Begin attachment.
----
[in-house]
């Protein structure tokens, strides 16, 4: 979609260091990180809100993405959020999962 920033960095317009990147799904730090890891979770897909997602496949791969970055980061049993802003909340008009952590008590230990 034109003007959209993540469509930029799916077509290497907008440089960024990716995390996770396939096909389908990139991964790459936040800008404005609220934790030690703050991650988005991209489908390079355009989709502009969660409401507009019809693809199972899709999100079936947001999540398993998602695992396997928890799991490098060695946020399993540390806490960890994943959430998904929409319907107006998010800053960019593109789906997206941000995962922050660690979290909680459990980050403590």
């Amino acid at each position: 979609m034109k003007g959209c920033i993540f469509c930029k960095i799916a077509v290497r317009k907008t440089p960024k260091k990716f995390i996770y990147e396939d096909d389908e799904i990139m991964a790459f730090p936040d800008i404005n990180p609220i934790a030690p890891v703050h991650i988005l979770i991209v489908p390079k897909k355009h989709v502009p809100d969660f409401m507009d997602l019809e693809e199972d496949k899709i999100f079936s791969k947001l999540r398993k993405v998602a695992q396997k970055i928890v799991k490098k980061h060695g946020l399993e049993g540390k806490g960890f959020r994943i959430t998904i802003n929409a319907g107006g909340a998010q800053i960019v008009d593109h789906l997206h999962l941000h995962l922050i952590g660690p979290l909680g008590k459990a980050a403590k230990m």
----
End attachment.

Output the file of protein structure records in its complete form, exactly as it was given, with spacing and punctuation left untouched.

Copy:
[in-house]
């Protein structure tokens, strides 16, 4: 979609260091990180809100993405959020999962 920033960095317009990147799904730090890891979770897909997602496949791969970055980061049993802003909340008009952590008590230990 034109003007959209993540469509930029799916077509290497907008440089960024990716995390996770396939096909389908990139991964790459936040800008404005609220934790030690703050991650988005991209489908390079355009989709502009969660409401507009019809693809199972899709999100079936947001999540398993998602695992396997928890799991490098060695946020399993540390806490960890994943959430998904929409319907107006998010800053960019593109789906997206941000995962922050660690979290909680459990980050403590």
């Amino acid at each position: 979609m034109k003007g959209c920033i993540f469509c930029k960095i799916a077509v290497r317009k907008t440089p960024k260091k990716f995390i996770y990147e396939d096909d389908e799904i990139m991964a790459f730090p936040d800008i404005n990180p609220i934790a030690p890891v703050h991650i988005l979770i991209v489908p390079k897909k355009h989709v502009p809100d969660f409401m507009d997602l019809e693809e199972d496949k899709i999100f079936s791969k947001l999540r398993k993405v998602a695992q396997k970055i928890v799991k490098k980061h060695g946020l399993e049993g540390k806490g960890f959020r994943i959430t998904i802003n929409a319907g107006g909340a998010q800053i960019v008009d593109h789906l997206h999962l941000h995962l922050i952590g660690p979290l909680g008590k459990a980050a403590k230990m």